10. Aerotropolis: Grouped around the terminal buildings are the commercial, business and residential areas. Surrounding the Aerotropolis is green-belt land bounded by an outer orbital road.


High Speed Rail Metro / Underground Automated People Mover Road Subsurface Road Park & Ride - Bus / Tram Underground Car Park Airport Noise Cone





High Tech Industrial




Terminal Building & Piers Perimeter Road Cargo Terminals / Logistics Green Corridor High Speed Rail & Terminal Runway Automated People Mover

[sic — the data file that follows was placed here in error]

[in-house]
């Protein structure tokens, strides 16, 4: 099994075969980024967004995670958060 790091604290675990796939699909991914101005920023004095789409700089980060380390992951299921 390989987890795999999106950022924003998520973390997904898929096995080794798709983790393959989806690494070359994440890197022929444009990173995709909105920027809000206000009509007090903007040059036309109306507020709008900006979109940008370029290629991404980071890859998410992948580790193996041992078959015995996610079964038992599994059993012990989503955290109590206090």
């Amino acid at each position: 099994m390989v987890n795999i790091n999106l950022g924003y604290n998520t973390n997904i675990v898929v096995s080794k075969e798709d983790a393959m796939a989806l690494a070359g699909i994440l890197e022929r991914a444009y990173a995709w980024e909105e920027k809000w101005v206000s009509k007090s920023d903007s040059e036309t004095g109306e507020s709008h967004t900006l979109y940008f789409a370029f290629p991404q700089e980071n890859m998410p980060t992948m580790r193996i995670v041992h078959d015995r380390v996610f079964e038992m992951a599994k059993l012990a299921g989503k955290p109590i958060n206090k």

11. Our design for the airport begins with a runway parallel to the high-speed rail link with the terminal building situated in between. The terminal infrastructure is a modular design, which safeguards for future expansion; initially, the piers will be expanded, then satellites added. When the runway reaches capacity, a second parallel runway can be added.